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The European Organisation for the Exploitation of Meteorological Satellites (EUMETSAT) is an intergovernmental organisation created through an international convention agreed by a current total of 30 European Member States: Austria, Belgium, Bulgaria, Croatia, the Czech Republic, Denmark, Estonia, Finland, France, Germany, Greece, Hungary, Ireland, Iceland, Italy, Latvia, Lithuania, Luxembourg, the Netherlands, Norway, Poland, Portugal, Romania, Slovakia, Slovenia, Spain, Sweden, Switzerland, Turkey, and the United Kingdom. These States fund the EUMETSAT programs and are the principal users of the systems. The convention establishing EUMETSAT was opened for signature in 1983 and entered into force on 19 June 1986.

EUMETSAT's primary objective is to establish, maintain and exploit European systems of operational meteorological satellites. EUMETSAT is responsible for the launch and operation of the satellites and for delivering satellite data to end-users as well as contributing to the operational monitoring of climate and the detection of global climate changes.

The activities of EUMETSAT contribute to a global meteorological satellite observing system coordinated with other space-faring nations.

Satellite observations are an essential input to numerical weather prediction systems and also assist the human forecaster in the diagnosis of potentially hazardous weather developments. Of growing importance is the capacity of weather satellites to gather long-term measurements from space in support of climate change studies.

EUMETSAT is not part of the European Union, but became a signatory to the International Charter on Space and Major Disasters in 2012, thus providing for the global charitable use of its space assets.[1]

Member and cooperating states

The national mandatory contributions of member states are proportional to their gross national income. However, the cooperating countries contribute only half of the fee they would pay for full membership.

Satellite programmes

Two generations of active Meteosat geostationary satellites, Meteosat Transition Programme (MTP) and Meteosat Second Generation (MSG), provide images of the full Earth disc, and data for weather forecasts. More detail can be found on the Meteosat wiki.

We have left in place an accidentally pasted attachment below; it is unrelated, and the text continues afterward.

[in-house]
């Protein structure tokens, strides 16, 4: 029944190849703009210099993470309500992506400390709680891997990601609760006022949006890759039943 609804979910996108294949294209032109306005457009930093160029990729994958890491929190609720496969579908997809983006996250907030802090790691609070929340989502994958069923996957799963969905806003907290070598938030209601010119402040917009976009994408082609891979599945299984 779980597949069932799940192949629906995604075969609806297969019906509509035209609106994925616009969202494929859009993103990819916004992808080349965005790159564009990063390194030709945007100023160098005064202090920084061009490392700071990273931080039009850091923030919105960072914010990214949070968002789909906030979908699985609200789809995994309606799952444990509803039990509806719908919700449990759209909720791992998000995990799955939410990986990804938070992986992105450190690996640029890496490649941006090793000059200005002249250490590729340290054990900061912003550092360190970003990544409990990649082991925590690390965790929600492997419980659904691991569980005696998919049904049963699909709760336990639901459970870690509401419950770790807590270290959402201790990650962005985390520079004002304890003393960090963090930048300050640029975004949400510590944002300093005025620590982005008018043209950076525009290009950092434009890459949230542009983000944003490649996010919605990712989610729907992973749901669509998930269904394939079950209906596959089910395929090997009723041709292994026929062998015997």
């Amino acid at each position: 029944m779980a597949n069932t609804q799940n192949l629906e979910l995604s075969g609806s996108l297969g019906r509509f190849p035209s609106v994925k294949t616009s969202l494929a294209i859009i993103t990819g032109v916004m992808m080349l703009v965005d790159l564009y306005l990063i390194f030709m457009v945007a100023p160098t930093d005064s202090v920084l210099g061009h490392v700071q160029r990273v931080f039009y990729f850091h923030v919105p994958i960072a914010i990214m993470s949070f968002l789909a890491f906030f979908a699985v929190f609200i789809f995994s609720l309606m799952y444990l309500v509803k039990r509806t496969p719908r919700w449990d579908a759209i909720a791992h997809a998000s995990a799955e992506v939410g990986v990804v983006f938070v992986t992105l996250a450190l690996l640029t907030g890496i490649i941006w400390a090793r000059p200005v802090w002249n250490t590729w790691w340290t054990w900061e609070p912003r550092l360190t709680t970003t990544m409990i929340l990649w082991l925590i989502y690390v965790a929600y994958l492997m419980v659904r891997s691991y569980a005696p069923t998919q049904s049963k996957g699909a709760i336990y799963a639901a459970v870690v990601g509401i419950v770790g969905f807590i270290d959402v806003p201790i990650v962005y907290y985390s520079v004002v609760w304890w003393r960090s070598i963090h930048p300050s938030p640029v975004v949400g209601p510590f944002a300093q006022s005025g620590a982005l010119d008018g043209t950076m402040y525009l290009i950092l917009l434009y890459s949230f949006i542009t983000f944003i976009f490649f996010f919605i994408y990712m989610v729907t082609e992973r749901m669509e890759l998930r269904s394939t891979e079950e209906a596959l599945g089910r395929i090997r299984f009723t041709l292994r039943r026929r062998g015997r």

While geostationary satellites provide a continuous view of the earth disc from a stationary position in space, the instruments on polar-orbiting satellites, flying at a much lower altitude, provide more precise details about atmospheric temperature and moisture profiles, although with less frequent global coverage.

The lack of observational coverage in certain parts of the globe, particularly the Pacific Ocean and continents of the southern hemisphere, has led to the increasingly important role for polar-orbiting satellite data in numerical weather prediction and climate monitoring.

EUMETSAT Polar System (EPS) Metop mission consists of three polar orbiting Metop satellites, to be flown successively for more than 14 years. The first, Metop-A, was launched by a Russian Soyuz-2.1a rocket from Baikonur on October 19, 2006, at 22:28 Baikonur time (16:28 UTC). Metop-A was initially controlled by ESOC for the LEOP phase immediately following launch, with control handed over to EUMETSAT 72 hours after lift-off. EUMETSAT's first commands to the satellite were sent at 14:04 UTC on October 22, 2006.

The second EPS satellite, Metop-B, was launched from Baikonur on 17 September 2012,[2] and the third, Metop-C, was launched from Kourou on 7 November 2018[3].

Positioned at approximately 817 km above the Earth, special instruments on board Metop-A can deliver far more precise details about atmospheric temperature and moisture profiles than a geostationary satellite.

The satellites also ensure that the more remote regions of the globe, particularly in Northern Europe as well as the oceans in the Southern hemisphere, are fully covered.

The EPS programme is also the European half of a joint program with NOAA, called the International Joint Polar System. NOAA has operated a continuous series of low earth orbiting meteorological satellite since April 1960. Many of the instruments on Metop are also operated on NOAA/POES satellites, providing similar data types across the IJPS.

The Jason-2 programme is an international partnership across multiple organisations, including EUMETSAT, CNES, and the US agencies NASA and NOAA.

Jason-2 was launched successfully from Vandenberg Air Force Base aboard a Delta-II rocket on 20 June 2008, 7:46 UTC. [1] [38]

  • Jason Satellites [39]

Jason-2 reliably delivers detailed oceanographic data vital to our understanding of weather forecasting and climate change monitoring. Jason-2 provides data on the decadal (10-yearly) oscillations in large ocean basins, such as the Atlantic Ocean; mesoscale variability, and surface wind and wave conditions. Jason-2 measurements contribute to the European Centre for Medium-Range Weather Forecasts (ECMWF) satellite data assimilation, helping improve global atmosphere and ocean forecasting.

Altimetric data from Jason-2 have also helped create detailed decade-long global observations and analyses of the El Niño and La Niña phenomena, opening the way to new discoveries about ocean circulation and its effects on climate, and providing new insights into ocean tides, turbulent ocean eddies and marine gravity.

The next step is the Jason-3 Programme, which has been approved. It will ensure continuation of the series of measurements made by the Jason-2 satellite, and its predecessors, in support of meteorology, operational oceanography and, in particular, the monitoring of the sea-level trend, a key indicator of climate change.

See also

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